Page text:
Janitor employs Heimlich to save Oak Harbor second-grader

Custodian Ron Dunphy accepts an award from the Oak Harbor School District Monday for saving the life of an 8-year-old boy. - Liz Burlingame/Whidbey News-Times.
Custodian Ron Dunphy accepts an award from the Oak Harbor School District Monday for saving the life of an 8-year-old boy.
— image credit: Liz Burlingame/Whidbey News-Times.

An Oak Harbor elementary school student and his family credit a custodian for saving his life.

Calvin Whelpley, a second-grader at Broad View Elementary, was eating his lunch when a piece of corn dog became lodged in his throat.

Unable to breathe, he got the attention of a classmate, who sought help from custodian Ron Dunphy.

“It was just a regular lunch, and one of the little kids came up and said ‘Calvin is sick,’” said Dunphy.

When Dunphy approached the student, he was standing but unable to respond. Dunphy asked him whether he was choking and the boy was able to motion “yes.” He immediately tried the Heimlich maneuver.

“I had never performed it before, especially on a little second-grader,” he said.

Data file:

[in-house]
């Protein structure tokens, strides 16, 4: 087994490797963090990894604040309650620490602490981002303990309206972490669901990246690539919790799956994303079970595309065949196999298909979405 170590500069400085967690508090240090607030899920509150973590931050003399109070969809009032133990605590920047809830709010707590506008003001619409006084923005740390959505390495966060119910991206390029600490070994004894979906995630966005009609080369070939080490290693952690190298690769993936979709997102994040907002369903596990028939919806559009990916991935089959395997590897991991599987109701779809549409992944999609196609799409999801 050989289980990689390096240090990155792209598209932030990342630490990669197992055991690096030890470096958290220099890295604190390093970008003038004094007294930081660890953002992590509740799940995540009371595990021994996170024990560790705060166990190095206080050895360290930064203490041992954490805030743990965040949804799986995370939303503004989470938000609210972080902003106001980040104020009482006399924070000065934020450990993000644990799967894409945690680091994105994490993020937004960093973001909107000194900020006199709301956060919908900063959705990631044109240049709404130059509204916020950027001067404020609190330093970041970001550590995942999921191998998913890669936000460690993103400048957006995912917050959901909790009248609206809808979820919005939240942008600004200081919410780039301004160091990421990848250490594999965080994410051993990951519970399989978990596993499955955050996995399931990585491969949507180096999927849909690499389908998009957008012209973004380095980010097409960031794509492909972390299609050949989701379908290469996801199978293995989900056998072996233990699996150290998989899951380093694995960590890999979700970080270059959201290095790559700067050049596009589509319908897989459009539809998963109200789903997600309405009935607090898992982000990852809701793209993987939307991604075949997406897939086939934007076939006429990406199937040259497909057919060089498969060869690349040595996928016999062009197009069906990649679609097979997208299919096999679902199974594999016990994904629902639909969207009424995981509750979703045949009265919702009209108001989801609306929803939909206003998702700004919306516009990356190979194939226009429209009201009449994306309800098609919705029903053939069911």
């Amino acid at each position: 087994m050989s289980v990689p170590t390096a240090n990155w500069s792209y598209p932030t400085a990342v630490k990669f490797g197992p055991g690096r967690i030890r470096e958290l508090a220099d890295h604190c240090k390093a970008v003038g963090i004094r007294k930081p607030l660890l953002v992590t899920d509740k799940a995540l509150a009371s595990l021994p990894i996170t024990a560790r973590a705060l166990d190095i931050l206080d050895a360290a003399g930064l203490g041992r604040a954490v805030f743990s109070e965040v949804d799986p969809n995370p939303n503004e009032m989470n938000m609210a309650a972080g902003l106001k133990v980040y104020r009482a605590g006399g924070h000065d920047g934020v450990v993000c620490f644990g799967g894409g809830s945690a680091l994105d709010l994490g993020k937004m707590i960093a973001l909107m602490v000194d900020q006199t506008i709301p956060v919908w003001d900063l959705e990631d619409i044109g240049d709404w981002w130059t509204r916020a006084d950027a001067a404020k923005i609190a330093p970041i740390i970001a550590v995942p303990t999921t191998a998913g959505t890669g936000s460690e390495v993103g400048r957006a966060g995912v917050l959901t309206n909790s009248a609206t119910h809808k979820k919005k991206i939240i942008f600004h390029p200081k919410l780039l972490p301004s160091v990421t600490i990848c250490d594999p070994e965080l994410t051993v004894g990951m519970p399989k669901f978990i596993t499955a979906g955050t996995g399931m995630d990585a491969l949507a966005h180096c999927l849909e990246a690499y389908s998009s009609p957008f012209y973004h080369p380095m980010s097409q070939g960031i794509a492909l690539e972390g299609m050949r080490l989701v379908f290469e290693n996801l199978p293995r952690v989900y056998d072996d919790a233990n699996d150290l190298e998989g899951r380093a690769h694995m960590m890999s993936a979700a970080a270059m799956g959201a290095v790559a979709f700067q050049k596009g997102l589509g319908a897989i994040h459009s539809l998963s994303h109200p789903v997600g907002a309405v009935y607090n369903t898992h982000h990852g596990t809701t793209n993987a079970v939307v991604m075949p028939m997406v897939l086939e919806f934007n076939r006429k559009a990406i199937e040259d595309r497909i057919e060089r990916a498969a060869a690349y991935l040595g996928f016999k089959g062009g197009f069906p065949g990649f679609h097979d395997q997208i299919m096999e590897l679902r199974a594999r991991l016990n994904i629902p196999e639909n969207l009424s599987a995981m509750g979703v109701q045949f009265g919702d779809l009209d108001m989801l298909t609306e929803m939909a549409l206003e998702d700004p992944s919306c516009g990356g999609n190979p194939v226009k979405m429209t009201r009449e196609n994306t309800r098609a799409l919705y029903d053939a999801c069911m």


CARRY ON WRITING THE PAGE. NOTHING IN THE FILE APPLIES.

A first attempt at the Heimlich maneuver failed to dislodge anything, but a second more aggressive attempt forced the piece of food out of the boy’s windpipe and onto the floor.

The custodian said he has received a lot of praise for possibly saving Whelpley’s life. Last Monday, he was honored by Principal Joyce Swanson at the Oak Harbor school board meeting. The child’s mother, Cyndi, also came to the school to personally thank him.

“That could’ve potentially been a life-changing moment,” said Cyndi. “The best thing is, (Dunphy) is such a humble guy. He just shrugged and said ‘I did it.’”

Dunphy learned the Heimlich maneuver from a first aid class six years ago, and added, “You see it on TV constantly.”

Dunphy said he doesn’t consider himself a hero and he was thinking more as a parent would in that situation.

“I treat all the kids just like they’re one of mine. I’m not just going to sit there and watch.”

He also hopes to see an award go to the child who alerted him to trouble that day.

Cyndi said her son continues to be a happy second-grader, and he recently learned how to ride his first bike.

“We’re just very grateful he was in the right place at the right time and did the right thing,” said Cyndi. “Thank you just seems so small for such a heroic act.”

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